Given the fractious relations between the Slackers and the Moon Ska label, it might rankle the band to be told that Better Late Than Never was their best album. But as of early 2000, that's still the case. Opening with a ska arrangement of Nat Adderley's hard-bop composition "Work Song" and ending with a cameo from the ageless ska queen Doreen Schaeffer (actually, there's one more instrumental after her gently powerful rendition of "Our Day Will Come," but she should have been the closing act), this album proves once and for all that New York City ska is the best. Keyboardist Vic Ruggiero and sax man Dave Hillyard both write great songs, with the slight edge going to Ruggiero, whose "Sarah, I'm always thinking of you/ I'm so sorry I can't make you my wife, this life" trumps Hillyard's "I see the bucket full/ I want my food!" The rest of the band is responsible for the best old-school ska and rock-steady grooves this side of the Stubborn All-Stars. "Sooner or Later" is one of the most compellingly singable ska songs written in the last 20 years, and "You Don't Know I" rolls and bounces like a barrel of skanking monkeys. Victor Rice's production is just bass-heavy enough without sacrificing clarity or definition. Essential.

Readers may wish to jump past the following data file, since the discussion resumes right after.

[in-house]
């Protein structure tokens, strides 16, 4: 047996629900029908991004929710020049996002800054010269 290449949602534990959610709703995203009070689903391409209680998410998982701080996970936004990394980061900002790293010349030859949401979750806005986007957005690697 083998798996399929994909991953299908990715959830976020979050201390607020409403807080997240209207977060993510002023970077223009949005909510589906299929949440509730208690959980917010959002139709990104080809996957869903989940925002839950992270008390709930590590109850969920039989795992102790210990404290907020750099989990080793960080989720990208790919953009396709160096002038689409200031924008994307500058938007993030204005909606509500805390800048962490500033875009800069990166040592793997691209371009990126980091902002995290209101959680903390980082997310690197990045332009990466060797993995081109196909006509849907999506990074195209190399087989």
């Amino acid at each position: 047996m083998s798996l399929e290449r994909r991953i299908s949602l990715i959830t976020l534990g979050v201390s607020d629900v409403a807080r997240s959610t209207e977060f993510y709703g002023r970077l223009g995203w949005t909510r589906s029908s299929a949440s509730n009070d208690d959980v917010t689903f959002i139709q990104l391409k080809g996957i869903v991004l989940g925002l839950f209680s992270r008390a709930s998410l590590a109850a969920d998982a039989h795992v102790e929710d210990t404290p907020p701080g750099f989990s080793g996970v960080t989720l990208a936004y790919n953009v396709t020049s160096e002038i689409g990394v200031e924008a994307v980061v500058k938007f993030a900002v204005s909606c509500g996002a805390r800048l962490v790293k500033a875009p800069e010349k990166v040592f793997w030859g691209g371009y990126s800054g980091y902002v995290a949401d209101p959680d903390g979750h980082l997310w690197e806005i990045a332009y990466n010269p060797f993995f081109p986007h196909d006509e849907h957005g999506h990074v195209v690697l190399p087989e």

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AllMusic Review by Rick Anderson